A team from UNSW Sydney has successfully simulated the behaviour of an organic molecule using a quantum circuit, an achievement they say is two years ahead of schedule and likely to lead to a commercial result in five years.
The team’s results, achieved in 2021, were published in the prestigious scientific journal Nature on Thursday. The paper described how they built two ten-quantum dot replicas of a molecule of polyacetylene in silicon, with each quantum dot placed to represent an atom in the chain of polyacetylene (pictured.)
These circuits were able to perfectly match theoretical predictions on how electrons would behave in the real-life molecules.
“What it’s showing is that you can literally mimic what actually happens in the real molecule. And that’s why it’s exciting because the signatures of the two chains are very different,” said Professor Michelle Simmons, the lead researcher and a former Australian of the Year, in a statement.
“Most of the other quantum computing architectures out there haven’t got the ability to engineer atoms with sub-nanometer precision or allow the atoms to sit that close.
“And so that means that now we can start to understand more and more complicated molecules based on putting the atoms in place as if they’re mimicking the real physical system.”
The polyacetylene molecules were chosen as their 10-atom chain is near the limits of what a classical computer can simulate.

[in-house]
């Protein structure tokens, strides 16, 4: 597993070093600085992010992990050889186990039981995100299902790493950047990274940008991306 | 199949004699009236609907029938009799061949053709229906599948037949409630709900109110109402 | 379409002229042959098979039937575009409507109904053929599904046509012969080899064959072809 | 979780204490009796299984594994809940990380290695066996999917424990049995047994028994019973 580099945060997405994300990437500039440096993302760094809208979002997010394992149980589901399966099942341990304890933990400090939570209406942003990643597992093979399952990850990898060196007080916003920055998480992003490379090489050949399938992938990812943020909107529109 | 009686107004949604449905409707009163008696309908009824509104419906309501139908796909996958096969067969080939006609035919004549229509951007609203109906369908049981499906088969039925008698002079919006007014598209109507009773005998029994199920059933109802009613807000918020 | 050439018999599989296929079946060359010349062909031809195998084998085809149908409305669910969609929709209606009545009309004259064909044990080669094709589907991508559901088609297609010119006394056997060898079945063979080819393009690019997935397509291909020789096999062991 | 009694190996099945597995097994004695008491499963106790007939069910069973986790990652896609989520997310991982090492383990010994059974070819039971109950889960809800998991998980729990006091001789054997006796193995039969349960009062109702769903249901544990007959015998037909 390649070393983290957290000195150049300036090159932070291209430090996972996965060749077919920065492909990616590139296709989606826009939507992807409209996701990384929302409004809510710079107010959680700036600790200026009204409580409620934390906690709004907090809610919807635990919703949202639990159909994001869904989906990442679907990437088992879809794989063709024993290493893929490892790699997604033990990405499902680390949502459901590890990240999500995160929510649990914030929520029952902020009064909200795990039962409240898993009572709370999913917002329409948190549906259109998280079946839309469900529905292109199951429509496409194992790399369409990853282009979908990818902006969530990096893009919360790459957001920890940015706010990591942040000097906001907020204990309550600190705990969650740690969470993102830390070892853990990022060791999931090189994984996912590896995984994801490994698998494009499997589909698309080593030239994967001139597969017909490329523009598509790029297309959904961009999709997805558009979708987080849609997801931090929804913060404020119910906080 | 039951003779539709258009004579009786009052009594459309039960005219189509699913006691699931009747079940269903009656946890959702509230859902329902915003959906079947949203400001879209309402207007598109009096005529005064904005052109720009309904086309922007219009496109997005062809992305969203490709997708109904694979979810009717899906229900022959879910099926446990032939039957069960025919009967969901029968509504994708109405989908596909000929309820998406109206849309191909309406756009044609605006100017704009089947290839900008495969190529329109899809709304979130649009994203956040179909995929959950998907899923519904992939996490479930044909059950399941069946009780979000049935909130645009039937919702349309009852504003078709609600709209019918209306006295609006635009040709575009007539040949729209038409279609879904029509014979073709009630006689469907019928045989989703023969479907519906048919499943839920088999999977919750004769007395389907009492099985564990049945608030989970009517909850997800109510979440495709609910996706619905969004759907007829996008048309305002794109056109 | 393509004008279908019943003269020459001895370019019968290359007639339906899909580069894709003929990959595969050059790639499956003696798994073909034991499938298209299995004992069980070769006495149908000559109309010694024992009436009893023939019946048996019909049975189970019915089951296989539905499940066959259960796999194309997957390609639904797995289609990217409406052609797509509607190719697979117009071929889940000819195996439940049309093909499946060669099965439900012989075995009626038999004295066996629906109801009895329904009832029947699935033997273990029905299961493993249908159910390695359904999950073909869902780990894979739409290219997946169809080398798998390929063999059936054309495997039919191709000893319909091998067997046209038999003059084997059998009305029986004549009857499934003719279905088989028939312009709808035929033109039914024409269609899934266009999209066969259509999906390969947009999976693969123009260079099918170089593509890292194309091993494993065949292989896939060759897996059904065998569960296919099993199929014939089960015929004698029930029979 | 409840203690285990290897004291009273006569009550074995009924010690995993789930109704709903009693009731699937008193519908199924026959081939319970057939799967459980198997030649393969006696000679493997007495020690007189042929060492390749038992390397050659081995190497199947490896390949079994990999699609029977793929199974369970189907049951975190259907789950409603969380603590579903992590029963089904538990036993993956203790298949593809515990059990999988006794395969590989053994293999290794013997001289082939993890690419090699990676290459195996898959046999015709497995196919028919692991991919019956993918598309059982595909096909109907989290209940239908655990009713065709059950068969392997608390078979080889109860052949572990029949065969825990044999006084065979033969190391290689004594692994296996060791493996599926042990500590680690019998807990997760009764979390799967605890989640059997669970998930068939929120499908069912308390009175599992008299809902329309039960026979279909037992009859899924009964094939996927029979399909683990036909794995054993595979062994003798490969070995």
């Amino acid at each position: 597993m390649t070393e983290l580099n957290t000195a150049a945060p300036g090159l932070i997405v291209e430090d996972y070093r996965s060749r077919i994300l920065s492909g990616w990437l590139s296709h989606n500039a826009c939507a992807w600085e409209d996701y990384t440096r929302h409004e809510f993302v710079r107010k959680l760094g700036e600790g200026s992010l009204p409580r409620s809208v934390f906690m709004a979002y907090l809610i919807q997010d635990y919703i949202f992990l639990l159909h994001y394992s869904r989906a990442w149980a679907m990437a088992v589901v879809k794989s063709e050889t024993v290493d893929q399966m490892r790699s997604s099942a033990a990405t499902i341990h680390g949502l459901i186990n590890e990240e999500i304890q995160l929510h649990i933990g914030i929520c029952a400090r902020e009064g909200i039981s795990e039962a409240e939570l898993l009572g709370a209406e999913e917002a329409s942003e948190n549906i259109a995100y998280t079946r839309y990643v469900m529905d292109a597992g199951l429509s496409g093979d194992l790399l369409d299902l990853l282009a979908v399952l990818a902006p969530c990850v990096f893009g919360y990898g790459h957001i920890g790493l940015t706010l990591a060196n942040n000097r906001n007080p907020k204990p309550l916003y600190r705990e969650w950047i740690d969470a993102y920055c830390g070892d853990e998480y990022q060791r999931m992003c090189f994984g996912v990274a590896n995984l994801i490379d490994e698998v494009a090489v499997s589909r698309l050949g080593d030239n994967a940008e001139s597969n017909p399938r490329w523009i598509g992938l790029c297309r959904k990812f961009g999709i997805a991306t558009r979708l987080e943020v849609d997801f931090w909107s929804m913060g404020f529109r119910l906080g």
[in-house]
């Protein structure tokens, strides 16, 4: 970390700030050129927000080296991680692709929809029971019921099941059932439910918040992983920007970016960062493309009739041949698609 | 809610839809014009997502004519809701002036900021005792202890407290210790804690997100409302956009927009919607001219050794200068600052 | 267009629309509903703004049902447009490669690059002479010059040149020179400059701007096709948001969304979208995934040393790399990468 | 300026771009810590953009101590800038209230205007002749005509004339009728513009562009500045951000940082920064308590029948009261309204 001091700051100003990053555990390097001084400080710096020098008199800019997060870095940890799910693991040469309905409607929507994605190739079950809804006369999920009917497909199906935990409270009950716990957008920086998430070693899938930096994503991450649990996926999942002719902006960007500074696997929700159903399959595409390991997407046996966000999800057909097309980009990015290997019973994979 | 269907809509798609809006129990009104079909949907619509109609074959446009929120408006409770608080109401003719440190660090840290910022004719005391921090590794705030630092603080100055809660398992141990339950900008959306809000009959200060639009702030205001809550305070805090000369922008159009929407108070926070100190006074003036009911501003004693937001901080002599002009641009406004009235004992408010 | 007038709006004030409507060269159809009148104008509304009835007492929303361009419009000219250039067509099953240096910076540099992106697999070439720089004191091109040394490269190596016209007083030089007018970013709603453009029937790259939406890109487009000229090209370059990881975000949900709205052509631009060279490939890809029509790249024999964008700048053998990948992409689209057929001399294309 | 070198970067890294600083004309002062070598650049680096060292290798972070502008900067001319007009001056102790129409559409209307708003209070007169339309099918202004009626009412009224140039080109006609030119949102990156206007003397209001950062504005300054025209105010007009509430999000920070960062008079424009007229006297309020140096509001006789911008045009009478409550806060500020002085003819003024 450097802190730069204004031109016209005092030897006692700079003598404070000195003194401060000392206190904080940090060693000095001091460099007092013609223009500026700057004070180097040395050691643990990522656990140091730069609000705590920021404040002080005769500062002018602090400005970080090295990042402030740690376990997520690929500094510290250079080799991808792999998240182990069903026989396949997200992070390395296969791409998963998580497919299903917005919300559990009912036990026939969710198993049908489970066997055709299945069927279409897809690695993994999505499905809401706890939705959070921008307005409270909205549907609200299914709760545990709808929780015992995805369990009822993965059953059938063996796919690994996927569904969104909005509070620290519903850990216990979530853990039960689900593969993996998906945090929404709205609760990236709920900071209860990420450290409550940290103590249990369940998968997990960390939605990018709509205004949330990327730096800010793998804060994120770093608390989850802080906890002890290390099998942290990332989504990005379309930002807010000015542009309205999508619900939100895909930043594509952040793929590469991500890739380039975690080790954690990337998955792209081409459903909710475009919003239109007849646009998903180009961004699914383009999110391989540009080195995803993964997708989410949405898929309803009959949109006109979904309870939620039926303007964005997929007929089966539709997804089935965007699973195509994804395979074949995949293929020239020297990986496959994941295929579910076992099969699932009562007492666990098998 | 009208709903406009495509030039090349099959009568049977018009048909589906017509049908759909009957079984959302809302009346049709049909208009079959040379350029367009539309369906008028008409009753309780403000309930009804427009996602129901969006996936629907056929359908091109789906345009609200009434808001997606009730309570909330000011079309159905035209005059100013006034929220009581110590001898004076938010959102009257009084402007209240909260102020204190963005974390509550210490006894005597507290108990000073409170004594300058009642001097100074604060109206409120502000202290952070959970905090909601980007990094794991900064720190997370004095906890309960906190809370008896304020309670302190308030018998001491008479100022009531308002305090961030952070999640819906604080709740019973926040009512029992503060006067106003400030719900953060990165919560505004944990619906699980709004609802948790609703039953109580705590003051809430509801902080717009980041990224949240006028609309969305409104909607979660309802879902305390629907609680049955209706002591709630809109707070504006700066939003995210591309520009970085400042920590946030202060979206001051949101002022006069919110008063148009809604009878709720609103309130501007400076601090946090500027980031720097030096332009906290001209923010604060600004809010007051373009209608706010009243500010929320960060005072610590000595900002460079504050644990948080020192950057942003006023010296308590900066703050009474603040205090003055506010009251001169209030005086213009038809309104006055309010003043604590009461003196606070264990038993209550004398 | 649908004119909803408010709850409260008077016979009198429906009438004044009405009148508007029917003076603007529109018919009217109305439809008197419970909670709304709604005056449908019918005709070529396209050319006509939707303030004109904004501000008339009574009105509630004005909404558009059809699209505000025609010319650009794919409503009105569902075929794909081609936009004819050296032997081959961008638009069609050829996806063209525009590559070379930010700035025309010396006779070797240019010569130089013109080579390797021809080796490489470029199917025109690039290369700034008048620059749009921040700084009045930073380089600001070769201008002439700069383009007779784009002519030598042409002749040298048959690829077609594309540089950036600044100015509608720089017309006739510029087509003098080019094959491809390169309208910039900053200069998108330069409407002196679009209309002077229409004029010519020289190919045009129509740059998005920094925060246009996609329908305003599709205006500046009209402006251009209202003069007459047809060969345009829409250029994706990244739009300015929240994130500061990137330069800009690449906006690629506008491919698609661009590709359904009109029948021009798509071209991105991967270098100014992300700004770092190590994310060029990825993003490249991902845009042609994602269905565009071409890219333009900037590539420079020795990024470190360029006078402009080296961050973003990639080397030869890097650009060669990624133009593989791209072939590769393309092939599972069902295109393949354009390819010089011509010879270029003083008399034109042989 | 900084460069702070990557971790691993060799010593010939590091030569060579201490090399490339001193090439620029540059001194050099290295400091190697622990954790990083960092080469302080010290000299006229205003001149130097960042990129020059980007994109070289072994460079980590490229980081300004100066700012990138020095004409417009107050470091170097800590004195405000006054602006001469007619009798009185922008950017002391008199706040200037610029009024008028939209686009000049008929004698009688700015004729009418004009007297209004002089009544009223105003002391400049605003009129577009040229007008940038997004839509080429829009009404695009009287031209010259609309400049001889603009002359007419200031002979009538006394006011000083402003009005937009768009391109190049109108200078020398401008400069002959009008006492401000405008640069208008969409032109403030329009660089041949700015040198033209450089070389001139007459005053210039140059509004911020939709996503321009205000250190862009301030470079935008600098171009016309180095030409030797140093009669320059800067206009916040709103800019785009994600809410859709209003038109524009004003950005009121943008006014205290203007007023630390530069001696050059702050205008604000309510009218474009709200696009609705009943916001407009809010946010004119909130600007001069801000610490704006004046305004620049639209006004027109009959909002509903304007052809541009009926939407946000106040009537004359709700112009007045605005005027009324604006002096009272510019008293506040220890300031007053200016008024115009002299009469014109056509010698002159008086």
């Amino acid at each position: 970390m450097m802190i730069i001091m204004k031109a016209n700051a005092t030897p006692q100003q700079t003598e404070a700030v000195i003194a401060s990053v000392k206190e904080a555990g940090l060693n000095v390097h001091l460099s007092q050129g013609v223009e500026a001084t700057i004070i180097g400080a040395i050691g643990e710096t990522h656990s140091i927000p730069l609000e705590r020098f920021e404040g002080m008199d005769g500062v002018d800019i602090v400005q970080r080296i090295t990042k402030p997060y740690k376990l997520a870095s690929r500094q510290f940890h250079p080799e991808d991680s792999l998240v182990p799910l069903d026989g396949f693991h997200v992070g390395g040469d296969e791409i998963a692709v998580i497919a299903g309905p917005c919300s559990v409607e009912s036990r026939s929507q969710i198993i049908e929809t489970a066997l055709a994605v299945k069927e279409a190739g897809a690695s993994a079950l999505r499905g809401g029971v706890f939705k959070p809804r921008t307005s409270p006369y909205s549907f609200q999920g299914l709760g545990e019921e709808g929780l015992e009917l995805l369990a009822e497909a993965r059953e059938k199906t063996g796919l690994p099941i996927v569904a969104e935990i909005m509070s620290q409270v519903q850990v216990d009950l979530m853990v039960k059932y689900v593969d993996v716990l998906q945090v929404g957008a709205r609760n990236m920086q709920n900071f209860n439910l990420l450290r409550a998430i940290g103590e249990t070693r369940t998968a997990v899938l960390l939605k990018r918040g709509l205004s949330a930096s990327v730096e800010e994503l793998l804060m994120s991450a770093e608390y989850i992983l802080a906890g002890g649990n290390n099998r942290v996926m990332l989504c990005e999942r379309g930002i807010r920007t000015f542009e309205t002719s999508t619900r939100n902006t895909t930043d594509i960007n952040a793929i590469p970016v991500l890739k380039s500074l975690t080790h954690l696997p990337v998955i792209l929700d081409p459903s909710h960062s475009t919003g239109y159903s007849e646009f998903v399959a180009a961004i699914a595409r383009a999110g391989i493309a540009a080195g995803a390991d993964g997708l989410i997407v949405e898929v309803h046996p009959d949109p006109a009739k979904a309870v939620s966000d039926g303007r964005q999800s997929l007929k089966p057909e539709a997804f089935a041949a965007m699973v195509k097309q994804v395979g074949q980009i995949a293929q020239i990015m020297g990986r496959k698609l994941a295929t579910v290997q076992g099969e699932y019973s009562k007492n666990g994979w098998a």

The next steps for the team – members of UNSW spinout business Silicon Quantum Computing – would include building more complicated molecules to understand their behaviours.
Simmons compared development of quantum computers to progress in classical computers, with a single transistor achieved in 1947, then an integrated circuit in 1958, with chips in commercial products such as calculators about five years afterward.
“We started with a single atom transistor in 2012. And this latest result, realised in 2021 is the equivalent of the atom-scale quantum integrated circuit, two years ahead of time,” she said.
“If we map it to the evolution of classical computing, we’re predicting we should have some kind of commercial outcome from our technology five years from now.”
The paper can be accessed here.
Picture: Artist’s impression of the quantum integrated circuit modeling the carbon chain. Simulated carbon atoms are red, electrons exchanged between them are in blue. (Image credit SQC)
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